Wychwood
When it opened in 1916, it was a big, open room with high windows and a lot of empty space. Like its Carnegie sibling at High Park, the years have filled in a lot of that empty space with bookshelves, furniture and stairs, and until a flood closed it down earlier this year, Wychwood was in need of a refresh. Repairs have hopefully pushed ahead a scheduled update, and when it reopens later this month Wychwood should be tidier and brighter.

Yorkville
Built with money from the first Carnegie grant, this little gem just around the corner from the Toronto Reference Library opened in 1907 and succeeded the first branch of the Toronto library system, which had opened in Yorkville Town Hall. Renovated in 1978 and 2010, the library is the home of a fine local history and theatre collection, as well as the TPL's Lesbian, Gay, Bisexual and Transgender Collection.

Parkdale
Opened in 1909 just outside the neighbourhood's border, the original Parkdale Carnegie library is now the home of the Theatre Centre. (If it looks familiar, it's because it was also designed by Robert McCallum at the same time he was building the Yorkville branch.) It finally moved to Parkdale proper in 1964, into the bunker-like building at Queen West and Cowan. A refresh in 1999 updated the library, which is probably one of the most well-used in the system, and home to books in Chinese, Tamil, Hindi and Tibetan, as well as the Rita Cox Black & Caribbean Heritage collection.

Mt. Dennis
The latest renovation in the TPL's ongoing refresh of its branches, the new Mt. Dennis branch opened last year to rave reviews. The new building is built on the bones of an '80s renovation of a simple but functional '50s building whose original floors can be found in the basement of the new library. The TPL gets better every time it puts up a new building or refreshes an old one, and the maze-like '80s building has been replaced with an airy, open space that still features some quiet corners, like the bench by the big front windows, and the reading garden tucked into a onetime alleyway.

Maria A. Shchuka
Beginning life as the main branch of the York Township library, it was renamed in honour of the head librarian of the onetime municipality before being demolished and replaced with Diamond & Schmitt's glass and brick cube in 2003. This is where the TPL turned a corner, both on new buildings and renovations, by commissioning unique facilities instead of working to a standard template. Bright and open, with a flexible floor plan to adapt to changing library usage, this Eglinton West branch library showcases the TPL at its best.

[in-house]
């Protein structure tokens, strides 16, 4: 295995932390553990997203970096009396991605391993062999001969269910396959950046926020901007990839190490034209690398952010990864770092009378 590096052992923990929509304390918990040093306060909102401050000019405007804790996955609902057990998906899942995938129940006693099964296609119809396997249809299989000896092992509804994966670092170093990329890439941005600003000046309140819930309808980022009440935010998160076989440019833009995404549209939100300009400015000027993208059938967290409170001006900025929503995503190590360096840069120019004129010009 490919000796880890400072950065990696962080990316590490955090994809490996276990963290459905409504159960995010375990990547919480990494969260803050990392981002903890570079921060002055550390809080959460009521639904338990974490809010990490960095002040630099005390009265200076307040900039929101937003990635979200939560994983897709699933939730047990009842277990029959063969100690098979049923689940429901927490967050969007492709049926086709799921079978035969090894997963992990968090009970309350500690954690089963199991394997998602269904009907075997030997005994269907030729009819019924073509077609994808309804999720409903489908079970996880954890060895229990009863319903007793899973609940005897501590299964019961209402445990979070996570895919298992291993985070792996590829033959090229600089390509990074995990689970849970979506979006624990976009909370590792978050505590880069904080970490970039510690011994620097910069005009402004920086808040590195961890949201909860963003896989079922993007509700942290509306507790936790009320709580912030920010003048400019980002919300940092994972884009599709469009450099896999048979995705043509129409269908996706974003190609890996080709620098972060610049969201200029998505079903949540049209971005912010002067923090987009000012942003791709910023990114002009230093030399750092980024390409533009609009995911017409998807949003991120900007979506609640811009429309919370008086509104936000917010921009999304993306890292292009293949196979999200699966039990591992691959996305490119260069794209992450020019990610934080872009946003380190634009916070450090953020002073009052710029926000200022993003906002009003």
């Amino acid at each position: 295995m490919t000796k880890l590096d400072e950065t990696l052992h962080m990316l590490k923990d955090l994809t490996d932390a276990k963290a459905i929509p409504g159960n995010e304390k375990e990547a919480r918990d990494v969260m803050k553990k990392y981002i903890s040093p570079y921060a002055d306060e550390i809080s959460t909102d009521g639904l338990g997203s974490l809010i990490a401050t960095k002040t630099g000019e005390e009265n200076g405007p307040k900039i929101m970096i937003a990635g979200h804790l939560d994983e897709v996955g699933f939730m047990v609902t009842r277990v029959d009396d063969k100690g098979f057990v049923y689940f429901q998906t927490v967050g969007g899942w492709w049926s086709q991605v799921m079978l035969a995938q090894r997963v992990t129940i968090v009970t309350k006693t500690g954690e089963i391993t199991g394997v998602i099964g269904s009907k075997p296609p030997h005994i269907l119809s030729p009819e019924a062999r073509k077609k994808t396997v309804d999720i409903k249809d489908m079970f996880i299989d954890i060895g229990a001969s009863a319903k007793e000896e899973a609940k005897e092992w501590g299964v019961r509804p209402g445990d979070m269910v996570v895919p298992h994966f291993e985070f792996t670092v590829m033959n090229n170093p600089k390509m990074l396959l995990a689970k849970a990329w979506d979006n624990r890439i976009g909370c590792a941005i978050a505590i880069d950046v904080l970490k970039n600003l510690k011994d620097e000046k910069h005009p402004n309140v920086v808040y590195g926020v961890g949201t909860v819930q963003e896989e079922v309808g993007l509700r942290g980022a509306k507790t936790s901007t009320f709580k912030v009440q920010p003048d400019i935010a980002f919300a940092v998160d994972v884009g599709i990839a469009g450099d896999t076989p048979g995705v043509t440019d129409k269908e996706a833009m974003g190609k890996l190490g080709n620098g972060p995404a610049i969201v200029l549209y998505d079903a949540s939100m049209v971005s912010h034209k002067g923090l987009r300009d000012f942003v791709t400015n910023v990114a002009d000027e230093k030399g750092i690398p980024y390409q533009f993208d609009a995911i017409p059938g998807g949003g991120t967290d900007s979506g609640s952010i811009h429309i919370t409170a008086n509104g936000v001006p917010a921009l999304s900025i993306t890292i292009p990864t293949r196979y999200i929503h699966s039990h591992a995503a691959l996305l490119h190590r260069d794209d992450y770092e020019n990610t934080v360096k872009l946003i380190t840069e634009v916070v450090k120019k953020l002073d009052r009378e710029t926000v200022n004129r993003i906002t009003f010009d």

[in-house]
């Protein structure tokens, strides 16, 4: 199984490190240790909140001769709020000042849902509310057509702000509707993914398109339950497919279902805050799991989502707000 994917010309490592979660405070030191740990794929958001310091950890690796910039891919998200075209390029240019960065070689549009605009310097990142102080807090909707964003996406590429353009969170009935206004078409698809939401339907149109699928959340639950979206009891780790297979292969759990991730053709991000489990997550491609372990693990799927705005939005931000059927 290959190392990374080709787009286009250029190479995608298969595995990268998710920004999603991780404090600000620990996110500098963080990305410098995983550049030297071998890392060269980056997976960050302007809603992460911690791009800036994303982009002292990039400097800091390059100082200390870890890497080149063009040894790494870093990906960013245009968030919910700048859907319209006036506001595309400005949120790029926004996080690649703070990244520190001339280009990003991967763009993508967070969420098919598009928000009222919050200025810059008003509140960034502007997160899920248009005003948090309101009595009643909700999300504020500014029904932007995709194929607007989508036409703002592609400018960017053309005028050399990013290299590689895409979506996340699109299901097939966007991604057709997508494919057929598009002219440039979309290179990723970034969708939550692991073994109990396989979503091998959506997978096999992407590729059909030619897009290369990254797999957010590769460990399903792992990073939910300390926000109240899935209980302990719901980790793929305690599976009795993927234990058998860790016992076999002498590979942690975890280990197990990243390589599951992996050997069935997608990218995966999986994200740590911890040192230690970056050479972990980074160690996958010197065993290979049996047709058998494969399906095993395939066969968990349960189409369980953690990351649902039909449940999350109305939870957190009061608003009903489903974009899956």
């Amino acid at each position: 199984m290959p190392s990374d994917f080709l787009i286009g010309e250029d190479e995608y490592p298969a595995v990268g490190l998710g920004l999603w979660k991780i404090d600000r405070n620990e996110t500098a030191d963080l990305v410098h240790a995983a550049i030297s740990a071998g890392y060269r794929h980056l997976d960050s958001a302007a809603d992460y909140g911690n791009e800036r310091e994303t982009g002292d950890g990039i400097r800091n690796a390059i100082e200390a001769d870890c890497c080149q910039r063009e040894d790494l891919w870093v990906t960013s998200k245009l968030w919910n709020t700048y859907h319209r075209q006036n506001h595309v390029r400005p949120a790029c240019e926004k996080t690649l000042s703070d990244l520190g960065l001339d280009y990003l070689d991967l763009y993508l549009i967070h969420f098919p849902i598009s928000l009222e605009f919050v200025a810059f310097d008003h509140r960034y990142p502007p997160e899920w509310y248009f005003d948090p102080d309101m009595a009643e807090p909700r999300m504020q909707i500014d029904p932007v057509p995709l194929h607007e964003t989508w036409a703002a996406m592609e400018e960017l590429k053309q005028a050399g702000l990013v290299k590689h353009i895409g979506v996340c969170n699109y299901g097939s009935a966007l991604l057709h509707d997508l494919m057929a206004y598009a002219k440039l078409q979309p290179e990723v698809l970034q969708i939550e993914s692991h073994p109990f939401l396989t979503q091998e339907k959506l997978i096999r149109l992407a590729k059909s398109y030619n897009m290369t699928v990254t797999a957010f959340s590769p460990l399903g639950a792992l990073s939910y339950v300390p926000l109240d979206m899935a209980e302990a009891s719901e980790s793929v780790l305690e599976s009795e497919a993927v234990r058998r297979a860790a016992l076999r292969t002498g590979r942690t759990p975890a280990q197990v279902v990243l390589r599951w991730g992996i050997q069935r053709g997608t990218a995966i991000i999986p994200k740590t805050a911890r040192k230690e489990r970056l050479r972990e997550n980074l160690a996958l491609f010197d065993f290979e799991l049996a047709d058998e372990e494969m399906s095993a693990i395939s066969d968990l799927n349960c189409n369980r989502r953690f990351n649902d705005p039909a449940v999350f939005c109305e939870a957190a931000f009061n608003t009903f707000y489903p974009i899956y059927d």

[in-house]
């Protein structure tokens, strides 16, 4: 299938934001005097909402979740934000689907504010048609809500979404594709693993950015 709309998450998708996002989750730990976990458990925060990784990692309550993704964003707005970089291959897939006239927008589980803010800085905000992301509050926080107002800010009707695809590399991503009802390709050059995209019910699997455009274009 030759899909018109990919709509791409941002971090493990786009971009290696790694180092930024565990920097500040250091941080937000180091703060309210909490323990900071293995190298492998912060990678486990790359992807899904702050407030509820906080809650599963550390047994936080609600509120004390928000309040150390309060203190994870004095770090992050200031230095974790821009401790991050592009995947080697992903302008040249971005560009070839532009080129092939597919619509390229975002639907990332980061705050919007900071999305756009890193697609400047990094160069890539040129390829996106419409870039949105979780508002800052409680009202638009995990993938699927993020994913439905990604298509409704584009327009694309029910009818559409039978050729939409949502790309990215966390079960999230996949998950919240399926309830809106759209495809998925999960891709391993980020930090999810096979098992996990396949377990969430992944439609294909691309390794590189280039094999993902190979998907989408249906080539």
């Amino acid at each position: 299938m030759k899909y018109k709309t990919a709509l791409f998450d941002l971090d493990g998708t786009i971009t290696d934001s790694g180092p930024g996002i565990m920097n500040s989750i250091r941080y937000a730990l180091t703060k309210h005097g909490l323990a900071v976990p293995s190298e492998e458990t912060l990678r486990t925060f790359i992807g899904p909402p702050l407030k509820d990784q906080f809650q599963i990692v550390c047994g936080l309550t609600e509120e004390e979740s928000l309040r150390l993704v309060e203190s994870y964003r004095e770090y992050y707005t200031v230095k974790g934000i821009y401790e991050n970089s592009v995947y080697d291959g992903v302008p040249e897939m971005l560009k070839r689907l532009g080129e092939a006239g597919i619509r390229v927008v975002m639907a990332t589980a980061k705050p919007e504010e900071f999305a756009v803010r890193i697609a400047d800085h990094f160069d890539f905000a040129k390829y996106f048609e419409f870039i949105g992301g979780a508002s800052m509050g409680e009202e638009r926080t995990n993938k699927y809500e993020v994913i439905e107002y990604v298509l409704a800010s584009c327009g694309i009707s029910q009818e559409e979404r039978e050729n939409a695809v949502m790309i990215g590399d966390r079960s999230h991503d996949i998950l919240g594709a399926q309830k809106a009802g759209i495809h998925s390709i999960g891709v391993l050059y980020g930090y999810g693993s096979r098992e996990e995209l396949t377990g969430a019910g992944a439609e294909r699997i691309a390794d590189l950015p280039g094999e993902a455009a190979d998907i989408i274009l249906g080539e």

Riverdale
Another Carnegie library, this dignified building commanding the corner of Gerrard and Broadview is probably the ceremonial entranceway to Toronto east of the Don. Renovated several times since then, it houses the Chinese language collection you'd expect from a branch at the heart of the city's second Chinatown, and a local history section highlighting the Don Jail, its nearest neighbour.

Pape/Danforth
There are a few storefront libraries in the TPL system, most of them satellite branches to serve areas in need, but this little jewel box was built to blend into the streetscape in the same year as the Wall Street crash. Retrofitted several times since then, it was comprehensively renovated by Hariri, Pontarini Architects in 2006, it retained its mock tudor facade but gained big new windows and skylights that flood light into a fresh, white-walled space.

Photo by photoanalysis on Flickr


Join the conversation Load comments

Latest in Best of Toronto

The Best Soup in Toronto

The Best Seafood Restaurants in Toronto

The Best Diners in Toronto

The Best Hot Chocolate in Toronto

The Best Hair Salons in Toronto

The Best Izakaya Restaurants in Toronto

The Best Butter Chicken in Toronto

The Best Portuguese Restaurants in Toronto